I went to a benefit poetry reading recently which was organized to help collect funds for the health care required by the heart of a poet named Dean Young. He is beloved by many. Discovering his poetry has been a pleasure, if very intimidating. I wrote a long piece on my own heart after hearing about his congenital afflicted one. Apparently, I am not alone in this. We laughed over the french fries in the cafeteria as another told me of all the American poets who strive for less and less sentimentality now struggling to write about Dean and his heart, the word “Heart” coming into play far more often they would have liked to. How to write about mortality and love and friendship and poetry without all the necessary cliches. I fail at it. Of course.
I shall post up my own poem when I summon the courage this week, but for now I leave you with one of the poems I enjoyed at the reading, read by James Galvin, head of poetry department at Iowa Uni. James has a ridiculously fantastic way of reading, slow, sexy and deliberate, with a deep voice, and all the correct pauses, making humor arise of situations written that may have evaded a reader. It was a joy. This is the poem he read by Dean.
Sources Of The Delaware
by Dean Young
I love you he said but saying it took twenty years
so it was like listening to mountains grow.
I love you she says fifty times into a balloon
then releases the balloon into a room
whose volume she calculated to fit
the breath it would take to read
the complete works of Charlotte Bronte aloud.
Someone else pours green dust into the entryway
and puts rice paper on the floor. The door
is painted black. On the clothesline
shirttails snap above the berserk daffodils.
Hoagland says you’ve got to plunge the sword
into the charging bull. You’ve got
to sew yourself into a suit of light.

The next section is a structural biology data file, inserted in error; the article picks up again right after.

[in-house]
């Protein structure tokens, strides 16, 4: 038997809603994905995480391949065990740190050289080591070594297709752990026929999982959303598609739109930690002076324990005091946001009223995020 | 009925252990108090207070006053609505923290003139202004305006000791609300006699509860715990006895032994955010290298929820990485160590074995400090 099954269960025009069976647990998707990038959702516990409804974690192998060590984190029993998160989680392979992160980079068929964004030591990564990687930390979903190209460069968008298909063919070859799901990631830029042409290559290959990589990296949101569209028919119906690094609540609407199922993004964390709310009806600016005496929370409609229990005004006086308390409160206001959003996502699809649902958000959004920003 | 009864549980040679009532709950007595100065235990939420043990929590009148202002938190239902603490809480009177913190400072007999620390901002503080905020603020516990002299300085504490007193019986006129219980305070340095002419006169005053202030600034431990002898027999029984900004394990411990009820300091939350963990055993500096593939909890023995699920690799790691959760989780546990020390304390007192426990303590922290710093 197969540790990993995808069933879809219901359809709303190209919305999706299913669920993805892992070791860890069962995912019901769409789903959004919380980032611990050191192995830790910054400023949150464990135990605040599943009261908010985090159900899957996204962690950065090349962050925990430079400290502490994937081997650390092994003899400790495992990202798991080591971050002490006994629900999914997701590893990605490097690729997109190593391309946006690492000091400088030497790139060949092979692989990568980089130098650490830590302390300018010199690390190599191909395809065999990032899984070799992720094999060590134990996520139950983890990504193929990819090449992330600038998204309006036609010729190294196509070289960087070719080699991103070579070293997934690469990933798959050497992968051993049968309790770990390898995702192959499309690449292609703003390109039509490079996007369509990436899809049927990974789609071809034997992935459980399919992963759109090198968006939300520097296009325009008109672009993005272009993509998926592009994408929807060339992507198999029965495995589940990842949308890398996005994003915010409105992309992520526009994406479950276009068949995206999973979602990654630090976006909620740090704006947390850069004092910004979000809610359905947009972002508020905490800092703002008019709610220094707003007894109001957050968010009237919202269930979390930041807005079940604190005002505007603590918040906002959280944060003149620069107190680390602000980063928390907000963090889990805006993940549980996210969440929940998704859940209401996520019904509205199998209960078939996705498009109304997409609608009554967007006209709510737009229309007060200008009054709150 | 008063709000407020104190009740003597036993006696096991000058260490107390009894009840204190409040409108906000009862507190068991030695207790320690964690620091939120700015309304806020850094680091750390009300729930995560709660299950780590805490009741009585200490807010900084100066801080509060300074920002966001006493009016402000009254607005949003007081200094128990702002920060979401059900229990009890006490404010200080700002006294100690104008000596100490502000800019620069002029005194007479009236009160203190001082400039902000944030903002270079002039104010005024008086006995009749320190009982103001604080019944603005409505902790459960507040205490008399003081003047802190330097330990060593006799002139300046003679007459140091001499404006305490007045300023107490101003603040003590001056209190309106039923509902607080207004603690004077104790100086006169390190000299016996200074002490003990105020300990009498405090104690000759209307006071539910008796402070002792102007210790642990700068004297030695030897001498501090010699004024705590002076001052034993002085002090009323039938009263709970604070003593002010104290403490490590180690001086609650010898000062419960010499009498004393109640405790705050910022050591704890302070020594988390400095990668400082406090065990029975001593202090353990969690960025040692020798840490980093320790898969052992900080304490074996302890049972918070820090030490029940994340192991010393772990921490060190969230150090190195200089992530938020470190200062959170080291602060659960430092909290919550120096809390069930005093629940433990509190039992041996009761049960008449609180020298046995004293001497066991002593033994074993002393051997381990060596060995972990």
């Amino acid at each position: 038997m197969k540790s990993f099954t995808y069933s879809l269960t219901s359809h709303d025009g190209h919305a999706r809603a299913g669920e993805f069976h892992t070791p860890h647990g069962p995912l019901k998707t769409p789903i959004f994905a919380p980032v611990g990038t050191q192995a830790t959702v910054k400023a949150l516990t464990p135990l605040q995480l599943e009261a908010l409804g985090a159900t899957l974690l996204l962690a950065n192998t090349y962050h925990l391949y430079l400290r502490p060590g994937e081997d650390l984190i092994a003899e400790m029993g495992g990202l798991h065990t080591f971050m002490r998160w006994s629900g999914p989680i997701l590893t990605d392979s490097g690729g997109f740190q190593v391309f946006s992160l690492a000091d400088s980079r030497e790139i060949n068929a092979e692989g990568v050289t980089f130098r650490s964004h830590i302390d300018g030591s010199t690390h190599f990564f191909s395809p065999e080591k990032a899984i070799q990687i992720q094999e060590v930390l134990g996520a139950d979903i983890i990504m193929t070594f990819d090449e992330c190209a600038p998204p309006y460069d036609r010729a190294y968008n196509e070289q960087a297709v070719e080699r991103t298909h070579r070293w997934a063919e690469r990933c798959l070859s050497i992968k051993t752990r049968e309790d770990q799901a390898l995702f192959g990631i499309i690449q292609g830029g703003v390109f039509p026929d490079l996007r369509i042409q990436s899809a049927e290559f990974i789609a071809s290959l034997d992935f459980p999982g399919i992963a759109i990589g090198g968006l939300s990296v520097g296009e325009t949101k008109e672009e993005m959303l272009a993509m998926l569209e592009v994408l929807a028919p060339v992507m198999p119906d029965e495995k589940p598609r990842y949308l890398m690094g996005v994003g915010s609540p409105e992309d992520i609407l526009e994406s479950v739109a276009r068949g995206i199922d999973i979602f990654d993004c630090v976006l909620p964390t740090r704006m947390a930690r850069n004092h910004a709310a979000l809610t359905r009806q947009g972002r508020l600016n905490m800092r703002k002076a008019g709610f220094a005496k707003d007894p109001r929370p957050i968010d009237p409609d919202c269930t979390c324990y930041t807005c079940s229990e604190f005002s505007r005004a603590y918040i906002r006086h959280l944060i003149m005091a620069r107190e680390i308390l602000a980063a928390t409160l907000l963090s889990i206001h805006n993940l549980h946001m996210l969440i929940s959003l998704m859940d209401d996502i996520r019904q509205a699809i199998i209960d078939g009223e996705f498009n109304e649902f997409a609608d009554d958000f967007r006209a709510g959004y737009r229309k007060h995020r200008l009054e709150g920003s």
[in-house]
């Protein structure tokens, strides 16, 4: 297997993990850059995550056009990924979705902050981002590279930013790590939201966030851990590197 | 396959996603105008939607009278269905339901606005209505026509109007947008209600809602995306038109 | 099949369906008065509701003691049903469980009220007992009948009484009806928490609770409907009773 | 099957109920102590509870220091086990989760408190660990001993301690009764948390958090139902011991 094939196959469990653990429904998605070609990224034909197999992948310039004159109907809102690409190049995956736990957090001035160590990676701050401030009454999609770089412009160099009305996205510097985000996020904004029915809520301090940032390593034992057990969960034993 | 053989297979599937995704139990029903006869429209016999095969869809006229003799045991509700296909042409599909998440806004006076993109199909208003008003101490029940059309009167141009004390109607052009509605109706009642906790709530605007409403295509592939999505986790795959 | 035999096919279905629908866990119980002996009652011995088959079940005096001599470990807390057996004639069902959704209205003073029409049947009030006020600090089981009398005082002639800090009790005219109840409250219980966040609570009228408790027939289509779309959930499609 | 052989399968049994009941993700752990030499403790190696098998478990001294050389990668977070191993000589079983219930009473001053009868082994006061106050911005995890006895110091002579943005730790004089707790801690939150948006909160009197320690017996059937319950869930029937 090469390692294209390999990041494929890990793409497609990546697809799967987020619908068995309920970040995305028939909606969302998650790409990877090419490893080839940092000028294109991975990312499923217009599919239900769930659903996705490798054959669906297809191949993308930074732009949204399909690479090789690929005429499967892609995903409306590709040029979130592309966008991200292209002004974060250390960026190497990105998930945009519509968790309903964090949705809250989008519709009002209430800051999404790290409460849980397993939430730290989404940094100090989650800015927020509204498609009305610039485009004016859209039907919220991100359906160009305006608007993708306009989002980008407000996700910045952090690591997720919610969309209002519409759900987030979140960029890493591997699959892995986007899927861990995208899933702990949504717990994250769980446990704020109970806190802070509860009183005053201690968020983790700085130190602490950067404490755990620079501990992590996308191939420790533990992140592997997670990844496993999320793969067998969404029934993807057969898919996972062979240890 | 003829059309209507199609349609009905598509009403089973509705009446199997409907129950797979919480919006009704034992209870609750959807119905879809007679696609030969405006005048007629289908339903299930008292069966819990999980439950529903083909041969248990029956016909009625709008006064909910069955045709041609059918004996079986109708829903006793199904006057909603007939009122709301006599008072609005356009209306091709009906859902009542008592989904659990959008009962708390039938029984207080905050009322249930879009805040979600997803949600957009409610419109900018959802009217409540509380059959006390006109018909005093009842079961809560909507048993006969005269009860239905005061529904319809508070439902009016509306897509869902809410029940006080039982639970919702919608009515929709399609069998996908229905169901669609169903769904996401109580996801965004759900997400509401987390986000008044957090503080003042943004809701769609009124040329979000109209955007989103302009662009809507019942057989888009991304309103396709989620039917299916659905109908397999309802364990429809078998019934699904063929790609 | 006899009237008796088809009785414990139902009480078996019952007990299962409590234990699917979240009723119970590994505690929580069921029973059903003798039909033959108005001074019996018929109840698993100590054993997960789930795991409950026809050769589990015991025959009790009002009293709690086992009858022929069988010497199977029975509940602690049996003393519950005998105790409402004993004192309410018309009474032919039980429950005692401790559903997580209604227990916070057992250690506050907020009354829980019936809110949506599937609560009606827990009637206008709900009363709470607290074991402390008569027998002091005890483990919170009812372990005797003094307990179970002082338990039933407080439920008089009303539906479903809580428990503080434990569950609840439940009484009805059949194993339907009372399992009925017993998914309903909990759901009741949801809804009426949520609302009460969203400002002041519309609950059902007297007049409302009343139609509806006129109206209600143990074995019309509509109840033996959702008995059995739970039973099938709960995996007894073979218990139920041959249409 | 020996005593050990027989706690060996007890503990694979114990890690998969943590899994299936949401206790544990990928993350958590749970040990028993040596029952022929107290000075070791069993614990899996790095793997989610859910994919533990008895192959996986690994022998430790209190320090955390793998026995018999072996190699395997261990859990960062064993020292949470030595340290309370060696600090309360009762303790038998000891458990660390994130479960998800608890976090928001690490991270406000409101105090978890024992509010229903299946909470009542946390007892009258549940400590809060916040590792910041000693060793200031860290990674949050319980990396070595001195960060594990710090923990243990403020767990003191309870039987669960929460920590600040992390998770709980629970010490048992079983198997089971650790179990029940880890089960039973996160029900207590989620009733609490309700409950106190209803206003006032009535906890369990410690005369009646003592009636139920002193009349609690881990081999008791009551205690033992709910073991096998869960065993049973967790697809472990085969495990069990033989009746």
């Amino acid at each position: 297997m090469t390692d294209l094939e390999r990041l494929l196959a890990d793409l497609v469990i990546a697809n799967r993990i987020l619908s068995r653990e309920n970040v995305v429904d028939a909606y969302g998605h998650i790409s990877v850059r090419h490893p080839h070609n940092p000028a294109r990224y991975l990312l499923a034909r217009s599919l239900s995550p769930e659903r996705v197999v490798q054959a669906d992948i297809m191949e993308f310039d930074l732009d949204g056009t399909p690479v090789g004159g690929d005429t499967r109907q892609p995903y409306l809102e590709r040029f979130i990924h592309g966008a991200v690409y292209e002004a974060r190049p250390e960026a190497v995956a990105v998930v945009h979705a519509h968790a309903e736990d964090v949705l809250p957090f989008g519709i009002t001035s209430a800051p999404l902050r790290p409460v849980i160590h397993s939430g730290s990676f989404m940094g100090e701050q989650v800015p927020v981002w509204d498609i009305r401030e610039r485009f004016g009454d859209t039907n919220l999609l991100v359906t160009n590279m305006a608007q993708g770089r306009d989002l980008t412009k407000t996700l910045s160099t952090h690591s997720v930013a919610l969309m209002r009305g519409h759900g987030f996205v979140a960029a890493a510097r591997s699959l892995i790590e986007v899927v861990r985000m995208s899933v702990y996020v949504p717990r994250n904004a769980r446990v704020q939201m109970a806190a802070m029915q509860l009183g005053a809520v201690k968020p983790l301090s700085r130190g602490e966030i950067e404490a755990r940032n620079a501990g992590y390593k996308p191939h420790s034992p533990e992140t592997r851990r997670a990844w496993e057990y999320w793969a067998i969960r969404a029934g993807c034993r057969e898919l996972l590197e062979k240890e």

For the vacuum tube, it’s easy,
just heat the metal to incandescence
and all that dark energy becomes radiance.
A kind of hatching, syntactic and full of buzz.
No contraindications, no laws forbidding
buying gin on Sundays. Not if you’re pregnant,
if you’re operating heavy machinery because
who isn’t towing the scuttled tonnage
of some self? Sometimes just rubbing
her feet is enough. Just putting out
a new cake of soap. Sure, the contents
are under pressure and everyone knows
that last step was never intended to bear
any weight but isn’t that why we’re standing there?
Ripples in her hair, I love you she hollers
over the propellers. Yellow scarf in mist.
When I planted all those daffodils,
I didn’t know I was planting them
in my own chest. Play irretrievably
with the lid closed, Satie wrote on the score.
But Hoagland says he’s sick of opening
the door each morning not on diamonds
but piles of coal, and he’s sick of being
responsible for the eons of pressure needed
and the sea is sick of being responsible
for the rain, and the river is sick of the sea.
So the people who need the river
to float waste to New Jersey
throw in antidepressants. So the river
is still sick but nervous now too,
its legs keep thrashing out involuntarily,
flooding going concerns, keeping the president
awake. So the people throw in beta-blockers
to make it sleep which it does, sort of,
dreaming it’s a snake again but this time
with fifty heads belching ammonia
which is nothing like the dreams it once had
of children splashing in the blue of its eyes.
So the president gets on the airways
with positive vectors and vows
to give every child a computer
but all this time, behind the podium,
his penis is shouting, Put me in, Coach,
I can be the river! So I love you say
the flashbulbs but then the captions
say something else. I love you says
the hammer to the nail. I love Tamescha
someone sprays across the For Sale sign.
So I tell Hoagland it’s a fucked-up ruined
world in such palatial detail, he’s stuck
for hours on the phone. Look at those crows,
they think they’re in on the joke and
they don’t love a thing. They think
they have to be that black to keep
all their radiance inside. I love you
the man says as his mother dies
so now nothing ties him to the earth,
not fistfuls of dirt, not the silly songs
he remembers singing as a child.
I love you I say meaning lend me twenty bucks.
of course, James ended his reading with saying…”No, seriously, lend him twenty bucks”. Which the audience smiled and smiled at.